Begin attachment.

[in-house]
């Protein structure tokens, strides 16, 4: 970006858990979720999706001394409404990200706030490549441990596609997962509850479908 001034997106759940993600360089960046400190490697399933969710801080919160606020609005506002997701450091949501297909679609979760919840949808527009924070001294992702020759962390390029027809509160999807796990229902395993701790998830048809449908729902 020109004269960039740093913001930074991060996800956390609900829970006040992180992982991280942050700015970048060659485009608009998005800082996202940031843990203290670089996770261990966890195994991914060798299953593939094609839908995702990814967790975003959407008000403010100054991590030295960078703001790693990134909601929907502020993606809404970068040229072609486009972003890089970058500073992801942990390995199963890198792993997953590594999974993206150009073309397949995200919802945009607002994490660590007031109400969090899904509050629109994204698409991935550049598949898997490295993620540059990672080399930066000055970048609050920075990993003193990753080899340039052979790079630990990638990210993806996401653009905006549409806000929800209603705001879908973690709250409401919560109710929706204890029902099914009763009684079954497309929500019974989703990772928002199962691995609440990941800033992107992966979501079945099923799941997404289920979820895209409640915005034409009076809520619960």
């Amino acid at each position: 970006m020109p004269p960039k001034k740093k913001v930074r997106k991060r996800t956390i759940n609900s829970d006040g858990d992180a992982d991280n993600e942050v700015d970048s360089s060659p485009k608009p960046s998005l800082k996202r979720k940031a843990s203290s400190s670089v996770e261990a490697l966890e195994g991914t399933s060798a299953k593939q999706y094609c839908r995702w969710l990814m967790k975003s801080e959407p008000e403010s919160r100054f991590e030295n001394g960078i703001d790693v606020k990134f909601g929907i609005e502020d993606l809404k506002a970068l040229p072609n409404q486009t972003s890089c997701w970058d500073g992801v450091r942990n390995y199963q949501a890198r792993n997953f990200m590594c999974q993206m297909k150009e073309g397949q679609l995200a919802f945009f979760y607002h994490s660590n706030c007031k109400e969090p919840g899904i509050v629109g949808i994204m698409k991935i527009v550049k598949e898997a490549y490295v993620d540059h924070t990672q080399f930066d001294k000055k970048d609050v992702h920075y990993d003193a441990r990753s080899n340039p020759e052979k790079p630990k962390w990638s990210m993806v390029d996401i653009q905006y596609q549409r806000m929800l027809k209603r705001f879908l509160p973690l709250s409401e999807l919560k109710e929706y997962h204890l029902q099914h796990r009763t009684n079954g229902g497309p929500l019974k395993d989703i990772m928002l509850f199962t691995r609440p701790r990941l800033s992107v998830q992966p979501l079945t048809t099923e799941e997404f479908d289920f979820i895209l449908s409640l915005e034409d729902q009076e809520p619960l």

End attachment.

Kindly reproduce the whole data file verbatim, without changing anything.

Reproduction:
[in-house]
């Protein structure tokens, strides 16, 4: 970006858990979720999706001394409404990200706030490549441990596609997962509850479908 001034997106759940993600360089960046400190490697399933969710801080919160606020609005506002997701450091949501297909679609979760919840949808527009924070001294992702020759962390390029027809509160999807796990229902395993701790998830048809449908729902 020109004269960039740093913001930074991060996800956390609900829970006040992180992982991280942050700015970048060659485009608009998005800082996202940031843990203290670089996770261990966890195994991914060798299953593939094609839908995702990814967790975003959407008000403010100054991590030295960078703001790693990134909601929907502020993606809404970068040229072609486009972003890089970058500073992801942990390995199963890198792993997953590594999974993206150009073309397949995200919802945009607002994490660590007031109400969090899904509050629109994204698409991935550049598949898997490295993620540059990672080399930066000055970048609050920075990993003193990753080899340039052979790079630990990638990210993806996401653009905006549409806000929800209603705001879908973690709250409401919560109710929706204890029902099914009763009684079954497309929500019974989703990772928002199962691995609440990941800033992107992966979501079945099923799941997404289920979820895209409640915005034409009076809520619960």
């Amino acid at each position: 970006m020109p004269p960039k001034k740093k913001v930074r997106k991060r996800t956390i759940n609900s829970d006040g858990d992180a992982d991280n993600e942050v700015d970048s360089s060659p485009k608009p960046s998005l800082k996202r979720k940031a843990s203290s400190s670089v996770e261990a490697l966890e195994g991914t399933s060798a299953k593939q999706y094609c839908r995702w969710l990814m967790k975003s801080e959407p008000e403010s919160r100054f991590e030295n001394g960078i703001d790693v606020k990134f909601g929907i609005e502020d993606l809404k506002a970068l040229p072609n409404q486009t972003s890089c997701w970058d500073g992801v450091r942990n390995y199963q949501a890198r792993n997953f990200m590594c999974q993206m297909k150009e073309g397949q679609l995200a919802f945009f979760y607002h994490s660590n706030c007031k109400e969090p919840g899904i509050v629109g949808i994204m698409k991935i527009v550049k598949e898997a490549y490295v993620d540059h924070t990672q080399f930066d001294k000055k970048d609050v992702h920075y990993d003193a441990r990753s080899n340039p020759e052979k790079p630990k962390w990638s990210m993806v390029d996401i653009q905006y596609q549409r806000m929800l027809k209603r705001f879908l509160p973690l709250s409401e999807l919560k109710e929706y997962h204890l029902q099914h796990r009763t009684n079954g229902g497309p929500l019974k395993d989703i990772m928002l509850f199962t691995r609440p701790r990941l800033s992107v998830q992966p979501l079945t048809t099923e799941e997404f479908d289920f979820i895209l449908s409640l915005e034409d729902q009076e809520p619960l």